How to get started, and accomplish tasks, using Kubernetes.

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Audit in Kubernetes

Kubernetes Audit provides a security-relevant chronological set of records documenting the sequence of activities that have affected system by individual users, administrators or other components of the system. It allows cluster administrator to answer the following questions: - what happened? - when did it happen? - who initiated it? - on what did it happen? - where was it observed? - from where was it initiated? - to where was it going?

NOTE: Currently, Kubernetes provides only basic audit capabilities, there is still a lot of work going on to provide fully featured auditing capabilities (see this issue).

Kubernetes audit is part of kube-apiserver logging all requests coming to the server. Each audit log contains two entries:

  1. The request line containing:
    • unique id allowing to match the response line (see 2)
    • source ip of the request
    • HTTP method being invoked
    • original user invoking the operation
    • impersonated user for the operation
    • namespace of the request or
    • URI as requested
  2. The response line containing:
    • the unique id from 1
    • response code

Example output for user admin asking for a list of pods:

2016-09-07T13:03:57.400333046Z AUDIT: id="5c3b8227-4af9-4322-8a71-542231c3887b" ip="" method="GET" user="admin" as="<self>" namespace="default" uri="/api/v1/namespaces/default/pods"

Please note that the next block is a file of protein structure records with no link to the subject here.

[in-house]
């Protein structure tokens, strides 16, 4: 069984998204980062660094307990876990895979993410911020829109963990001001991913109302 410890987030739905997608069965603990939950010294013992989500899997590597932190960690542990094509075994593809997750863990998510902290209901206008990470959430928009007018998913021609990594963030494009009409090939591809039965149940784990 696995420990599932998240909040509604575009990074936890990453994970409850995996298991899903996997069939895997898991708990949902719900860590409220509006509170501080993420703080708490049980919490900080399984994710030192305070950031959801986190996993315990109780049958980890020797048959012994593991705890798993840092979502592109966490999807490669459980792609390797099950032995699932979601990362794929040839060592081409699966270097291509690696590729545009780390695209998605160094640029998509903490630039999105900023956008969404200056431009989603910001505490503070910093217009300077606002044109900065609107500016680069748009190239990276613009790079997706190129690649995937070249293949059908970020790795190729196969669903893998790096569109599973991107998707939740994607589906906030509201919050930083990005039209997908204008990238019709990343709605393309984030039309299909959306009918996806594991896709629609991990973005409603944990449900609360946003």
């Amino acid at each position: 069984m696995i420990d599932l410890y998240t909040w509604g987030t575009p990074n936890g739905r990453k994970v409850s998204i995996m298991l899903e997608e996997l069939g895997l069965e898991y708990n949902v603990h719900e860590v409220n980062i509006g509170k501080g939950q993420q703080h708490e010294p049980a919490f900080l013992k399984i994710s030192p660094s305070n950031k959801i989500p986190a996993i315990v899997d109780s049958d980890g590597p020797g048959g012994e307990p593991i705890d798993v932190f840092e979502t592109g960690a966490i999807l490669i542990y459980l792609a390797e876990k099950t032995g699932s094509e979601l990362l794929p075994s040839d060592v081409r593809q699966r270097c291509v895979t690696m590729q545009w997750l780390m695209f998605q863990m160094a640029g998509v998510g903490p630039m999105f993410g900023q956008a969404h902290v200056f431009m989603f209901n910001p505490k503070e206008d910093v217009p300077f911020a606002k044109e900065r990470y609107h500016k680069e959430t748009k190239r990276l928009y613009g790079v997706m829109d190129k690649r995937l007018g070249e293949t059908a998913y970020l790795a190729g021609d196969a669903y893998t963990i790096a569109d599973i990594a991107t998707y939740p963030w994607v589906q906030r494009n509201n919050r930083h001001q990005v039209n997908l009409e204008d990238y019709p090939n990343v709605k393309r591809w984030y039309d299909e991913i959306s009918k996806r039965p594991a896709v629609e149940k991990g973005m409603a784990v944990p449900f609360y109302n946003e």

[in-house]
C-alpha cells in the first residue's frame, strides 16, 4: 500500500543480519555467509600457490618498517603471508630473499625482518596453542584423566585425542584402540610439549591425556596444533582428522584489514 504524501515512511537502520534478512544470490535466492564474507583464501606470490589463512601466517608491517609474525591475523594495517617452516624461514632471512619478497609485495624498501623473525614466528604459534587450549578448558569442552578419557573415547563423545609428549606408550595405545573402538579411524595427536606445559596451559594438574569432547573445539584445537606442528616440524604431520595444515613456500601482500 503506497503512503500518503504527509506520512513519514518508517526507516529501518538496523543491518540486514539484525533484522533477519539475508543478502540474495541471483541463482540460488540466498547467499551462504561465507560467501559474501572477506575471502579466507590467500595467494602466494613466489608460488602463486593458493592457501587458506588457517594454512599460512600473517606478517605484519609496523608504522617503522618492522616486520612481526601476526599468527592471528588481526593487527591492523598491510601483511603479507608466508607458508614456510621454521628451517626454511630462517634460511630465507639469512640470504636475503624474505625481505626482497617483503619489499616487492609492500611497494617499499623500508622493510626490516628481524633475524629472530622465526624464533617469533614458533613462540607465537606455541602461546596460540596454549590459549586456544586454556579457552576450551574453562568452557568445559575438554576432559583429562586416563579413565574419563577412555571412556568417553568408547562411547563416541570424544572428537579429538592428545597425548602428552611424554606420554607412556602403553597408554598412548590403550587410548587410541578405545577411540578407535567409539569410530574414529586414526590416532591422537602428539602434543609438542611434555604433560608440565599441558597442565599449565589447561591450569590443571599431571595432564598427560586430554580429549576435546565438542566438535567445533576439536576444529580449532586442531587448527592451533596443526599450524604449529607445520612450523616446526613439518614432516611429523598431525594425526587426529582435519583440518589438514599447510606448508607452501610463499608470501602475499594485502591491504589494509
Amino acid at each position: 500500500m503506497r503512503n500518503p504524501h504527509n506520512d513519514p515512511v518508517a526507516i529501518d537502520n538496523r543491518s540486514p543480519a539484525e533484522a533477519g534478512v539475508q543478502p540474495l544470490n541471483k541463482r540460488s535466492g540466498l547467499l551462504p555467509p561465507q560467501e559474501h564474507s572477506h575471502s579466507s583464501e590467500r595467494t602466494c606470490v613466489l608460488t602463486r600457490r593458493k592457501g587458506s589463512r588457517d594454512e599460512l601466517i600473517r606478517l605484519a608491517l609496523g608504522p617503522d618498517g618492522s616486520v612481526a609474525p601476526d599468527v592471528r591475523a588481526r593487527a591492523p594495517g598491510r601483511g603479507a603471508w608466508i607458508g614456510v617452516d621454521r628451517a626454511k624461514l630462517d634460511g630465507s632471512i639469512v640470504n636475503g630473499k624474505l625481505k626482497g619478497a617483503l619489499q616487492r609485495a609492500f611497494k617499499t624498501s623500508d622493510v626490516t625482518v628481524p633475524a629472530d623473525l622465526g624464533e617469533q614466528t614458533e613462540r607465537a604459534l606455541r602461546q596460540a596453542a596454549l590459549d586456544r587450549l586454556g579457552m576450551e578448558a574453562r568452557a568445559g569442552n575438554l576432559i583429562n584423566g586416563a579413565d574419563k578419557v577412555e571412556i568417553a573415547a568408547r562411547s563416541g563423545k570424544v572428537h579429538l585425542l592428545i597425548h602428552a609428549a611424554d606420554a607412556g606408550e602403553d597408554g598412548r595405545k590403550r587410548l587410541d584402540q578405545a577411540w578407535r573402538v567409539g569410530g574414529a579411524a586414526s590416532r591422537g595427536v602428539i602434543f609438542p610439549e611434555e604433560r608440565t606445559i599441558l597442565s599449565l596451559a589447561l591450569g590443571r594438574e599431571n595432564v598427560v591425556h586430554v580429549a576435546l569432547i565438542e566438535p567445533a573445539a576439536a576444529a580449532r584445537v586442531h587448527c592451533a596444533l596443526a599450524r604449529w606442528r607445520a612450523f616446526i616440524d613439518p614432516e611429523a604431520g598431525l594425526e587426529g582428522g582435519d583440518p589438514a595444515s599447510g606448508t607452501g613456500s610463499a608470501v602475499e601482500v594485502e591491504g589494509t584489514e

2016-09-07T13:03:57.400710987Z AUDIT: id="5c3b8227-4af9-4322-8a71-542231c3887b" response="200"

NOTE: The audit capabilities are available only for the secured endpoint of the API server.


Kube-apiserver provides following options which are responsible for configuring where and how audit logs are handled:

If an audit log file already exists, Kubernetes appends new audit logs to that file. Otherwise, Kubernetes creates an audit log file at the location you specified in audit-log-path. If the audit log file exceeds the size you specify in audit-log-maxsize, Kubernetes will rename the current log file by appending the current timestamp on the file name (before the file extension) and create a new audit log file. Kubernetes may delete old log files when creating a new log file; you can configure how many files are retained and how old they can be by specifying the audit-log-maxbackup and audit-log-maxage options.

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